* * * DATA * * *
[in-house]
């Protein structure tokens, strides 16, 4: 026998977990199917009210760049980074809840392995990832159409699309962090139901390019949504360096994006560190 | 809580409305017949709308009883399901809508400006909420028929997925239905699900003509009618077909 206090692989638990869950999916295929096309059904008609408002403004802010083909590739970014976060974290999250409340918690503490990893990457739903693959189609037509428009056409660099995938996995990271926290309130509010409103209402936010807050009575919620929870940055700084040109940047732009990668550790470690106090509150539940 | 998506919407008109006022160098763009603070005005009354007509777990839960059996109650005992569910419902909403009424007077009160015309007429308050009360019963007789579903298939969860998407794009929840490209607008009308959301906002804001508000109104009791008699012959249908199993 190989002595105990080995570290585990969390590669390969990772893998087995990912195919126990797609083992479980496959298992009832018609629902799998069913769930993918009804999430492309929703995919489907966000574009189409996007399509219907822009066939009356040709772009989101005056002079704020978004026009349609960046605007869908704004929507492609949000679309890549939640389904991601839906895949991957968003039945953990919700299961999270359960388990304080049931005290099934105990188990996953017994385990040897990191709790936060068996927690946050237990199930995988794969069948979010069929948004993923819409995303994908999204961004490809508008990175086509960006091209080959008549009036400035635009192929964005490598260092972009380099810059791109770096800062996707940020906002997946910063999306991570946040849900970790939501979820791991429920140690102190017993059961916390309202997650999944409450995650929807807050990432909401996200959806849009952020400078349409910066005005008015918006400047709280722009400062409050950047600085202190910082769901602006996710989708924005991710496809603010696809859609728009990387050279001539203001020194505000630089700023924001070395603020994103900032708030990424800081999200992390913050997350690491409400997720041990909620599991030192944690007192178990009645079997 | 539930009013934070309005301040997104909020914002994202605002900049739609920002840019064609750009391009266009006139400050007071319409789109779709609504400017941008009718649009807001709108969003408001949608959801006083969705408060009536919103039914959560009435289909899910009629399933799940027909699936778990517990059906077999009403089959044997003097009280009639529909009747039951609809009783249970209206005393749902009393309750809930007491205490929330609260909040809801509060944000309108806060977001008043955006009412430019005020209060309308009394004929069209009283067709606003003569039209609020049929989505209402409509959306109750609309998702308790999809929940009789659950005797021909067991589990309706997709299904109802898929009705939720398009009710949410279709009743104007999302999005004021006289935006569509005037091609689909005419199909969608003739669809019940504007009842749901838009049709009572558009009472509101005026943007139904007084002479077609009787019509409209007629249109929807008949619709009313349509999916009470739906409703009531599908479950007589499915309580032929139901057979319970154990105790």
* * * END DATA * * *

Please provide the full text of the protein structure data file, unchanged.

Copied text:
[in-house]
């Protein structure tokens, strides 16, 4: 026998977990199917009210760049980074809840392995990832159409699309962090139901390019949504360096994006560190 | 809580409305017949709308009883399901809508400006909420028929997925239905699900003509009618077909 206090692989638990869950999916295929096309059904008609408002403004802010083909590739970014976060974290999250409340918690503490990893990457739903693959189609037509428009056409660099995938996995990271926290309130509010409103209402936010807050009575919620929870940055700084040109940047732009990668550790470690106090509150539940 | 998506919407008109006022160098763009603070005005009354007509777990839960059996109650005992569910419902909403009424007077009160015309007429308050009360019963007789579903298939969860998407794009929840490209607008009308959301906002804001508000109104009791008699012959249908199993 190989002595105990080995570290585990969390590669390969990772893998087995990912195919126990797609083992479980496959298992009832018609629902799998069913769930993918009804999430492309929703995919489907966000574009189409996007399509219907822009066939009356040709772009989101005056002079704020978004026009349609960046605007869908704004929507492609949000679309890549939640389904991601839906895949991957968003039945953990919700299961999270359960388990304080049931005290099934105990188990996953017994385990040897990191709790936060068996927690946050237990199930995988794969069948979010069929948004993923819409995303994908999204961004490809508008990175086509960006091209080959008549009036400035635009192929964005490598260092972009380099810059791109770096800062996707940020906002997946910063999306991570946040849900970790939501979820791991429920140690102190017993059961916390309202997650999944409450995650929807807050990432909401996200959806849009952020400078349409910066005005008015918006400047709280722009400062409050950047600085202190910082769901602006996710989708924005991710496809603010696809859609728009990387050279001539203001020194505000630089700023924001070395603020994103900032708030990424800081999200992390913050997350690491409400997720041990909620599991030192944690007192178990009645079997 | 539930009013934070309005301040997104909020914002994202605002900049739609920002840019064609750009391009266009006139400050007071319409789109779709609504400017941008009718649009807001709108969003408001949608959801006083969705408060009536919103039914959560009435289909899910009629399933799940027909699936778990517990059906077999009403089959044997003097009280009639529909009747039951609809009783249970209206005393749902009393309750809930007491205490929330609260909040809801509060944000309108806060977001008043955006009412430019005020209060309308009394004929069209009283067709606003003569039209609020049929989505209402409509959306109750609309998702308790999809929940009789659950005797021909067991589990309706997709299904109802898929009705939720398009009710949410279709009743104007999302999005004021006289935006569509005037091609689909005419199909969608003739669809019940504007009842749901838009049709009572558009009472509101005026943007139904007084002479077609009787019509409209007629249109929807008949619709009313349509999916009470739906409703009531599908479950007589499915309580032929139901057979319970154990105790």